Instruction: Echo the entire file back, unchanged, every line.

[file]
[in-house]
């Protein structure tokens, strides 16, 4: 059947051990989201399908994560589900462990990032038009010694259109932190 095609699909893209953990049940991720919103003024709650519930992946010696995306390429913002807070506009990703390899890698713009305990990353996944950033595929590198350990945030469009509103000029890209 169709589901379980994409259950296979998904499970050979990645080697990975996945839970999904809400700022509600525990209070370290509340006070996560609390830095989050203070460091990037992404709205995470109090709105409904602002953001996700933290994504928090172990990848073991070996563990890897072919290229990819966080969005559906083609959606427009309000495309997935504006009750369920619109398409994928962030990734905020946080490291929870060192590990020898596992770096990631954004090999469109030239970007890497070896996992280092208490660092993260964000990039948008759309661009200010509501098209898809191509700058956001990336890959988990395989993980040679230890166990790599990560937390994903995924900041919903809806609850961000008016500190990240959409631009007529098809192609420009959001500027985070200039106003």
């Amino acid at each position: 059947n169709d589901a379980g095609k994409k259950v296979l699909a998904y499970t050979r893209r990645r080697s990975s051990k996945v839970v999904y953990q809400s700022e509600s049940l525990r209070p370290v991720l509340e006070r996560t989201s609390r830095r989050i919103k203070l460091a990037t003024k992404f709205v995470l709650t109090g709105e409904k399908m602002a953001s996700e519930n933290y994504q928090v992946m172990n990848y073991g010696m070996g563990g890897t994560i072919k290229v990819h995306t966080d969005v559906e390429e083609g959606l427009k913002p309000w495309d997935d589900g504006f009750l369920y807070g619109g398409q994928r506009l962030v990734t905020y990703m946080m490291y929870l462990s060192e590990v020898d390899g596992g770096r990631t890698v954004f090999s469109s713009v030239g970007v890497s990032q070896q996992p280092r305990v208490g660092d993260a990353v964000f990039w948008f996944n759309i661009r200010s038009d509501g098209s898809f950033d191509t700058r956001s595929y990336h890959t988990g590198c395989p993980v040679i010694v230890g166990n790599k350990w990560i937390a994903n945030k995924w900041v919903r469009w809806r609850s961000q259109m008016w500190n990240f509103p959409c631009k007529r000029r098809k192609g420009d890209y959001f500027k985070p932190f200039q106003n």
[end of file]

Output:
[in-house]
């Protein structure tokens, strides 16, 4: 059947051990989201399908994560589900462990990032038009010694259109932190 095609699909893209953990049940991720919103003024709650519930992946010696995306390429913002807070506009990703390899890698713009305990990353996944950033595929590198350990945030469009509103000029890209 169709589901379980994409259950296979998904499970050979990645080697990975996945839970999904809400700022509600525990209070370290509340006070996560609390830095989050203070460091990037992404709205995470109090709105409904602002953001996700933290994504928090172990990848073991070996563990890897072919290229990819966080969005559906083609959606427009309000495309997935504006009750369920619109398409994928962030990734905020946080490291929870060192590990020898596992770096990631954004090999469109030239970007890497070896996992280092208490660092993260964000990039948008759309661009200010509501098209898809191509700058956001990336890959988990395989993980040679230890166990790599990560937390994903995924900041919903809806609850961000008016500190990240959409631009007529098809192609420009959001500027985070200039106003």
């Amino acid at each position: 059947n169709d589901a379980g095609k994409k259950v296979l699909a998904y499970t050979r893209r990645r080697s990975s051990k996945v839970v999904y953990q809400s700022e509600s049940l525990r209070p370290v991720l509340e006070r996560t989201s609390r830095r989050i919103k203070l460091a990037t003024k992404f709205v995470l709650t109090g709105e409904k399908m602002a953001s996700e519930n933290y994504q928090v992946m172990n990848y073991g010696m070996g563990g890897t994560i072919k290229v990819h995306t966080d969005v559906e390429e083609g959606l427009k913002p309000w495309d997935d589900g504006f009750l369920y807070g619109g398409q994928r506009l962030v990734t905020y990703m946080m490291y929870l462990s060192e590990v020898d390899g596992g770096r990631t890698v954004f090999s469109s713009v030239g970007v890497s990032q070896q996992p280092r305990v208490g660092d993260a990353v964000f990039w948008f996944n759309i661009r200010s038009d509501g098209s898809f950033d191509t700058r956001s595929y990336h890959t988990g590198c395989p993980v040679i010694v230890g166990n790599k350990w990560i937390a994903n945030k995924w900041v919903r469009w809806r609850s961000q259109m008016w500190n990240f509103p959409c631009k007529r000029r098809k192609g420009d890209y959001f500027k985070p932190f200039q106003n």